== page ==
Wal-Mart Stores Inc. will urge the Supreme Court next week to reject the largest class-action sex-discrimination lawsuit in history, brought by female employees who seek billions of dollars.

The top U.S. court hears arguments on March 29 in a lawsuit against the world’s largest retailer for allegedly giving women less pay and fewer promotions at 3,400 U.S. stores since late 1998.

Lawyers for the two sides will spar over whether the small group of women who began the lawsuit 10 years ago can represent a huge nationwide class of current and former employees that could total millions of women.

The ruling, expected by late June, could change the legal landscape for workplace class-action lawsuits and affect many cases.

The Wal-Mart lawsuit has produced testimony that managers held business meetings at Hooters restaurants, attended strip clubs and referred to female employees as “girls,” in what plaintiffs lawyers said was a corporate culture rife with stereotypes demeaning to women.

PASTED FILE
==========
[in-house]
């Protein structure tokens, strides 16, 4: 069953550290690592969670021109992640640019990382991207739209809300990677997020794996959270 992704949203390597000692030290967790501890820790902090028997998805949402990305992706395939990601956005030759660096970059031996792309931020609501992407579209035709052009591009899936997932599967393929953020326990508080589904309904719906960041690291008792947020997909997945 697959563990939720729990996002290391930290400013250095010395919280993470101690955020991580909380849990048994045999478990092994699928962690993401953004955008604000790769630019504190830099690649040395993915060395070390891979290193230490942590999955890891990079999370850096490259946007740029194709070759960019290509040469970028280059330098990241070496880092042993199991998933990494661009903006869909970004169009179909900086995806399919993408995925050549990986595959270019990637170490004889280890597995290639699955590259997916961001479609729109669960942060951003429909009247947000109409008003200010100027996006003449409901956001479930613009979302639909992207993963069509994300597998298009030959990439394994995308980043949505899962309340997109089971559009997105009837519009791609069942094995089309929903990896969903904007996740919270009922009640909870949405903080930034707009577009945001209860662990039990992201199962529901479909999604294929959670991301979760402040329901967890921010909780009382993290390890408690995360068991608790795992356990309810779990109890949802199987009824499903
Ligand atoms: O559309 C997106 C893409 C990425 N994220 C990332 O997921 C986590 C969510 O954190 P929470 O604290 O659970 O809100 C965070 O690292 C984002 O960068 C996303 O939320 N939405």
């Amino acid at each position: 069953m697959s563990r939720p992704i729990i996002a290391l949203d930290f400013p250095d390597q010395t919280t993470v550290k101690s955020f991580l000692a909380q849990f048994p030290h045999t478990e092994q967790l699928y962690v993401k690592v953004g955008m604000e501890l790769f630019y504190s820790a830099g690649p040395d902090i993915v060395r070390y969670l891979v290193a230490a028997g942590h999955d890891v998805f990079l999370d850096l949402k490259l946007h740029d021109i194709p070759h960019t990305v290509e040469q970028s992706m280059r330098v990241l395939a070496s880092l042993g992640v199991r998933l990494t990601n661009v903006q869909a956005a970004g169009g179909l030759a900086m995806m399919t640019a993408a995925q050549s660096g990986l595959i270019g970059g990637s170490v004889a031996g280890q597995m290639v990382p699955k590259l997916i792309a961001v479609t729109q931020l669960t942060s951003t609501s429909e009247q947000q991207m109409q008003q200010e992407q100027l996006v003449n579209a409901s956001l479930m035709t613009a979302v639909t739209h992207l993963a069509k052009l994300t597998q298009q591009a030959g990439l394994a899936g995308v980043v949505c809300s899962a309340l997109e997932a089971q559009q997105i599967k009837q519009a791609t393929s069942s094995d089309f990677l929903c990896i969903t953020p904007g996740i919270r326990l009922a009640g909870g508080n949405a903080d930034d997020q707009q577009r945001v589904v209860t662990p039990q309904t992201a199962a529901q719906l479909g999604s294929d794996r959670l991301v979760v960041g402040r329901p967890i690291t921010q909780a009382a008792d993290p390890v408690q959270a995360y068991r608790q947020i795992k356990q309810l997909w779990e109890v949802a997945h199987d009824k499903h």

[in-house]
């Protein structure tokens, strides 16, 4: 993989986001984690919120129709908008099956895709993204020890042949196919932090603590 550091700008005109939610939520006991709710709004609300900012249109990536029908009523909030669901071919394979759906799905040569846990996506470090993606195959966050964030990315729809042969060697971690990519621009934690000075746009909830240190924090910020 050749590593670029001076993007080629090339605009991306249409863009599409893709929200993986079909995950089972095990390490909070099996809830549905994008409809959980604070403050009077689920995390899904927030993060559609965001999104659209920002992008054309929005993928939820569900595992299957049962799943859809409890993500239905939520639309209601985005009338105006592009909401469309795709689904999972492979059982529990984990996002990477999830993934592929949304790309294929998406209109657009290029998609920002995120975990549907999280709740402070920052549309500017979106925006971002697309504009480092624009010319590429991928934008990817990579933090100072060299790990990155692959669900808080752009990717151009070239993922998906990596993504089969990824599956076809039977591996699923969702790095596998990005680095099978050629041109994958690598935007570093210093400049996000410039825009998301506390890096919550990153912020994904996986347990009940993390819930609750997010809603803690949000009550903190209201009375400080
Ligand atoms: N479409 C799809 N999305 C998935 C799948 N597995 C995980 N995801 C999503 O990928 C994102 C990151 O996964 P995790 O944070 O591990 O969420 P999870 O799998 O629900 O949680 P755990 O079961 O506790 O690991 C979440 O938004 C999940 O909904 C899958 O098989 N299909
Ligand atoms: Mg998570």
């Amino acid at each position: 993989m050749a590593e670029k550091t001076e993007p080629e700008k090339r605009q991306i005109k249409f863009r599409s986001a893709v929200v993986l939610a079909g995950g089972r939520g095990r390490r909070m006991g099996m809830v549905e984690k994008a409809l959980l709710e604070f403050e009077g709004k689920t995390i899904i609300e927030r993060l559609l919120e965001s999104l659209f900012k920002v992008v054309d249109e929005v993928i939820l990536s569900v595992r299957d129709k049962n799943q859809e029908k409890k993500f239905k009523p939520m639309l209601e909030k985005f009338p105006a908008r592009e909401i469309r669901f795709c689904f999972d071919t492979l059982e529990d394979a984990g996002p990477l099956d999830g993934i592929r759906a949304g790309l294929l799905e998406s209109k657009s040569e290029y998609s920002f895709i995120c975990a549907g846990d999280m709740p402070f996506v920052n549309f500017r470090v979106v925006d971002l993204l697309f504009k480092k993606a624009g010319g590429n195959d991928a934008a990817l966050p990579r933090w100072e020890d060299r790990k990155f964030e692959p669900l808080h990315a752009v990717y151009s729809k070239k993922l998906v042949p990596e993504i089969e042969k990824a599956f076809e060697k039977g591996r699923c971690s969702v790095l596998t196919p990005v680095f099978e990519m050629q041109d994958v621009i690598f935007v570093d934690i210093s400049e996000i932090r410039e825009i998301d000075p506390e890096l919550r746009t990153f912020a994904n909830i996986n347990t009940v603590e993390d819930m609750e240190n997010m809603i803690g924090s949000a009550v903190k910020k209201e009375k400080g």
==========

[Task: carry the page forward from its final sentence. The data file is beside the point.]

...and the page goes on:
Wal-Mart, founded in 1962, has denied the allegations and said it has operated under a policy barring discrimination.

The retailer said claims involving current and former female workers, hourly employees and salaried managers, and stores across the country are too different to proceed as a single class-action lawsuit.

Lawyer Theodore Boutrous, who will argue for Wal-Mart, said bundling together all the diverse claims is unfair, making it impossible for the company to defend itself.

Trial of the decade

WASHINGTON – The case will have far-reaching implications for working women who challenge discrimination, says women’s rights advocate Marcia Greenberger.

The Wal-Mart case has pitted women’s and employees’ rights against business interests, with Robin Conrad of the U.S. Chamber of Commerce calling it “the most important class-action case facing the court in over a decade.”

Large class-action lawsuits make it easier for big groups of plaintiffs to sue corporations and they have yielded huge payouts.